Lying or Manic Depression?

We Were Liars by E. Lockhart is most likely to be the last book that I am able to finish this year. Being in the young adult genre, I never expected the book to have such a gloomy tone to it. Reading the book is meant to be like listening to the protagonist telling the story, and I read (or hear?) about severe headaches, suicidal intentions, heartbreaks and first love.

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We Were Liars is an account of what happened during summer 2015, according Cadence Sinclair Eastman, a teenager from an affluent family who spends her summer holidays on a private island with her cousins. As the title suggests, we can expect that part of the story is a lie, but which one? The shocking revelations come at the end of the book, and it leaves me with a surreal feeling of “how could it turn out like this”? Spoiler ahead: It’s like listening to your friend talking for hours and then realizing that at least three-quarter of the story is not what you thought it is. Feeling heady?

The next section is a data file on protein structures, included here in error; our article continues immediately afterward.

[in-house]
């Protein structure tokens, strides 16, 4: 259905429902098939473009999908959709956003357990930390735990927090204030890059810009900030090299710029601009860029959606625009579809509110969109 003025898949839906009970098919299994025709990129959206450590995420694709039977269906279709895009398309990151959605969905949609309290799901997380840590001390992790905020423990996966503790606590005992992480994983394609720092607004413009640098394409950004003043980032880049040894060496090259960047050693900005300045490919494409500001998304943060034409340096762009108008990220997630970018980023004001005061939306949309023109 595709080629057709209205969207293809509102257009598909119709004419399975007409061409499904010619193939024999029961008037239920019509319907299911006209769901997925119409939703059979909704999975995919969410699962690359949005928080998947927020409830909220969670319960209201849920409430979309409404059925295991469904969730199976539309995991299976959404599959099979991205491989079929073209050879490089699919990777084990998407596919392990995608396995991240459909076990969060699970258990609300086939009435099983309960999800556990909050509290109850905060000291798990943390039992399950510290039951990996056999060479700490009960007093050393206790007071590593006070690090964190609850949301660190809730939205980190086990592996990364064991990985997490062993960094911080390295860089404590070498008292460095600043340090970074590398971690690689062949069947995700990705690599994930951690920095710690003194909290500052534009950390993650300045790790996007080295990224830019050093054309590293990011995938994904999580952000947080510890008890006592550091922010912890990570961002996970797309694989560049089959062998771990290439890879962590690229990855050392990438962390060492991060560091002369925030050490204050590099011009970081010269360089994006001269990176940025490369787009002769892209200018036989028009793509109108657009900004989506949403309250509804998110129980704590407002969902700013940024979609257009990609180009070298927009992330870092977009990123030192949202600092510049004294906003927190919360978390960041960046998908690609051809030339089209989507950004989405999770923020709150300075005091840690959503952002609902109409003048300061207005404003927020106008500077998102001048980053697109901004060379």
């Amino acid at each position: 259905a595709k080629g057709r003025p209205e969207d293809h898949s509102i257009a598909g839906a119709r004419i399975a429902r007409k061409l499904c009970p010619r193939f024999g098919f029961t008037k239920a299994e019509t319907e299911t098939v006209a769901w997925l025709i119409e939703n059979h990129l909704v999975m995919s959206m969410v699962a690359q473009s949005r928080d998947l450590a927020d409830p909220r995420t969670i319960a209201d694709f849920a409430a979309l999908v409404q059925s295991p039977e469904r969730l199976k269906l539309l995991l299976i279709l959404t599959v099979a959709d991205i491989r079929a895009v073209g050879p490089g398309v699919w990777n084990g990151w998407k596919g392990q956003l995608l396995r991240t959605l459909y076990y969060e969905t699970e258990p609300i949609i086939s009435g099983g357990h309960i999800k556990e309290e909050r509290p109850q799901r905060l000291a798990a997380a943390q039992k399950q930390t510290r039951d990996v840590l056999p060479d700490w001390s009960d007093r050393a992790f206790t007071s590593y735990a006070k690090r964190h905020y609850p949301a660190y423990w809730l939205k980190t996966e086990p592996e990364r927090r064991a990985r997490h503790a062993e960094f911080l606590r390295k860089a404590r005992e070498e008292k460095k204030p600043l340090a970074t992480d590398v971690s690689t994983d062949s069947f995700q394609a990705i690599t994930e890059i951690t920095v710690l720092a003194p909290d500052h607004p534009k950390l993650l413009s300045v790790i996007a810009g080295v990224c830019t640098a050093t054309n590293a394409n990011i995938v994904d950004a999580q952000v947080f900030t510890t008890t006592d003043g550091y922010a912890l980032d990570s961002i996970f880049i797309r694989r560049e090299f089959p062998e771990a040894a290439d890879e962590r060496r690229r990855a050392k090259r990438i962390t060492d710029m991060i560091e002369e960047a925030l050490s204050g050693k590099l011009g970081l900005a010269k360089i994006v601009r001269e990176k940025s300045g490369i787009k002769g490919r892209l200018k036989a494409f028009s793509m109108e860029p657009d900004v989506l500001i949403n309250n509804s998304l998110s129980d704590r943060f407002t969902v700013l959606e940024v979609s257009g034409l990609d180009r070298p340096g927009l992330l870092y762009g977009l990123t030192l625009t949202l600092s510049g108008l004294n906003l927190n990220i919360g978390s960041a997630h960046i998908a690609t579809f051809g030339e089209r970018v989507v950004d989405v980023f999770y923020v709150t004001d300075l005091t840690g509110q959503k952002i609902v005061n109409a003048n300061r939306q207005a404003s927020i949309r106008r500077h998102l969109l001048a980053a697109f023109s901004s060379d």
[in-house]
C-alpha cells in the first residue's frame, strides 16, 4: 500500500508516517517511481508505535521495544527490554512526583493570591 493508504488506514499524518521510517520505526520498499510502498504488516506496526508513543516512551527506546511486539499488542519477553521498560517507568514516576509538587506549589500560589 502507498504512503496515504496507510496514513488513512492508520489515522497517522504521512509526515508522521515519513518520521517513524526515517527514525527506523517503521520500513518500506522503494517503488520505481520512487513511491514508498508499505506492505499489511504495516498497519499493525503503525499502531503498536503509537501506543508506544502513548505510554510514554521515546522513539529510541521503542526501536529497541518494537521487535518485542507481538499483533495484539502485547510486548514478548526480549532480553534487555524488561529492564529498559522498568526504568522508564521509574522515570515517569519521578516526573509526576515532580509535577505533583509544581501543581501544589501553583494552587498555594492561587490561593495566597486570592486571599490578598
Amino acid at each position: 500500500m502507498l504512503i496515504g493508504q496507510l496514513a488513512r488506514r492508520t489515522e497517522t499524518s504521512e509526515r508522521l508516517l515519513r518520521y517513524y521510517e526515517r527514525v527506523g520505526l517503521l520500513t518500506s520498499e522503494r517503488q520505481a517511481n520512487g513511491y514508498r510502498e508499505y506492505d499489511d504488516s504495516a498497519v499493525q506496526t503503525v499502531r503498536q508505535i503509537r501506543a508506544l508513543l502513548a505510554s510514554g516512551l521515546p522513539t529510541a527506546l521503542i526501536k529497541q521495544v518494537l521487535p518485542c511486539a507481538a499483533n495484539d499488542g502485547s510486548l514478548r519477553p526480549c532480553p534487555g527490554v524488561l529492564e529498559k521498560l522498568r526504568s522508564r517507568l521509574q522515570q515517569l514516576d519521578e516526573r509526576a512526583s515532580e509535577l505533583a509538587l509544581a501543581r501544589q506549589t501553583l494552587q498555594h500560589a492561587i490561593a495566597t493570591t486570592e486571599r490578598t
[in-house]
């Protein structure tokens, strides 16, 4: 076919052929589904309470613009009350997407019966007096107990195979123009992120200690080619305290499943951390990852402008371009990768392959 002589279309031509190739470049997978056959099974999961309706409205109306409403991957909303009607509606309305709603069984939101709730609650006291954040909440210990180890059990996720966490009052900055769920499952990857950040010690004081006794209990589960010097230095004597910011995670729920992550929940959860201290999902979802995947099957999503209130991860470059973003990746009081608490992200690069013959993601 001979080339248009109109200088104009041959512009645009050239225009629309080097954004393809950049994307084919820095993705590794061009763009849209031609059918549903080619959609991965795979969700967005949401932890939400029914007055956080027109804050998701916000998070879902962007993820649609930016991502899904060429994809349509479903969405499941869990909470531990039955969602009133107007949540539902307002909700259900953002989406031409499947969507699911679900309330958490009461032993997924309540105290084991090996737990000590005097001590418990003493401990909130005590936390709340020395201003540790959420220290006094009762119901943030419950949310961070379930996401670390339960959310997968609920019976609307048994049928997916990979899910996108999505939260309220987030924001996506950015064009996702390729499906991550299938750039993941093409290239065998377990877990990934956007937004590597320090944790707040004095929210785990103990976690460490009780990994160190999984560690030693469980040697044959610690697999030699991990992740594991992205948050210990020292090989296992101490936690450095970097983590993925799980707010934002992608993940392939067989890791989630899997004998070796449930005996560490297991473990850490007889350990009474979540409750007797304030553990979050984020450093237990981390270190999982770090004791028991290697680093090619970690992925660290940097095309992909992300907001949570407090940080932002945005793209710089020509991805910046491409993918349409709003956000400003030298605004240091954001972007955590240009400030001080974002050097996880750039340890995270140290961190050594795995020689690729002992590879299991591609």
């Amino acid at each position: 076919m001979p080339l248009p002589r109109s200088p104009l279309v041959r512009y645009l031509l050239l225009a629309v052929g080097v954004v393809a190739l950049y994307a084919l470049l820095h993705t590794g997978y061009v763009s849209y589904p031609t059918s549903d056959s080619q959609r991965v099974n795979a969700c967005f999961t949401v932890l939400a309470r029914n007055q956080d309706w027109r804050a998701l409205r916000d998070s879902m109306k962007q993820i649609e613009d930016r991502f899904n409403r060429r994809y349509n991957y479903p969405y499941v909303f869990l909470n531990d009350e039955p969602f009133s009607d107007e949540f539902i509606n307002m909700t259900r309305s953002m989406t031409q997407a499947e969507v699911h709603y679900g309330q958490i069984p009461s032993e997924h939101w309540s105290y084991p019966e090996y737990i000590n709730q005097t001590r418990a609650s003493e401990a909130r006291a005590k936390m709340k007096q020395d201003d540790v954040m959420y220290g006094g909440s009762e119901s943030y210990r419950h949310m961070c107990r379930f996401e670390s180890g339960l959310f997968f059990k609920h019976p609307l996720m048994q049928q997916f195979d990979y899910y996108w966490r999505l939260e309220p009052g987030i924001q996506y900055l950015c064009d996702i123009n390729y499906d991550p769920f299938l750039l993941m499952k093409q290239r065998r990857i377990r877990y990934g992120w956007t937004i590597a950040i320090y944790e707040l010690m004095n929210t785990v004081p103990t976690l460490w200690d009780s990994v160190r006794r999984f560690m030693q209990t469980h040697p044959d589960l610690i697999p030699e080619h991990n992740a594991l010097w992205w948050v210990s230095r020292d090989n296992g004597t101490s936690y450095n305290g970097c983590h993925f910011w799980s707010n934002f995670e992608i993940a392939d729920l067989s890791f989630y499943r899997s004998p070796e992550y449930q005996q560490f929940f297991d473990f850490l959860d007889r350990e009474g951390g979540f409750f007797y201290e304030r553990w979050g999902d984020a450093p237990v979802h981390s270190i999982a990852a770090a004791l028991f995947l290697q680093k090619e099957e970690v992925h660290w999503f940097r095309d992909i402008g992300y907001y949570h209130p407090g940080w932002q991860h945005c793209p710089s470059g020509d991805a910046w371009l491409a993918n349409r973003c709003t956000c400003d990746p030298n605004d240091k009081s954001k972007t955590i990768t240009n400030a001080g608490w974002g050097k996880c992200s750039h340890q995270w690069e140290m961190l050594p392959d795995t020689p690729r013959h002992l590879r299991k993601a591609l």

Well, lies or not, We Were Liars is cleverly written. It also poses some valid questions on more serious topics such as old money and broken families. It is not too difficult to read, obviously, since it is a young adult fiction. It may not be as layered in meanings as John Green’s Fault in Our Stars, but still clever nonetheless.

Who should read it: Young adults, anyone who is in for an easy but clever read.

Who should give it a pass: Those who are looking for serious literature stuff.

 

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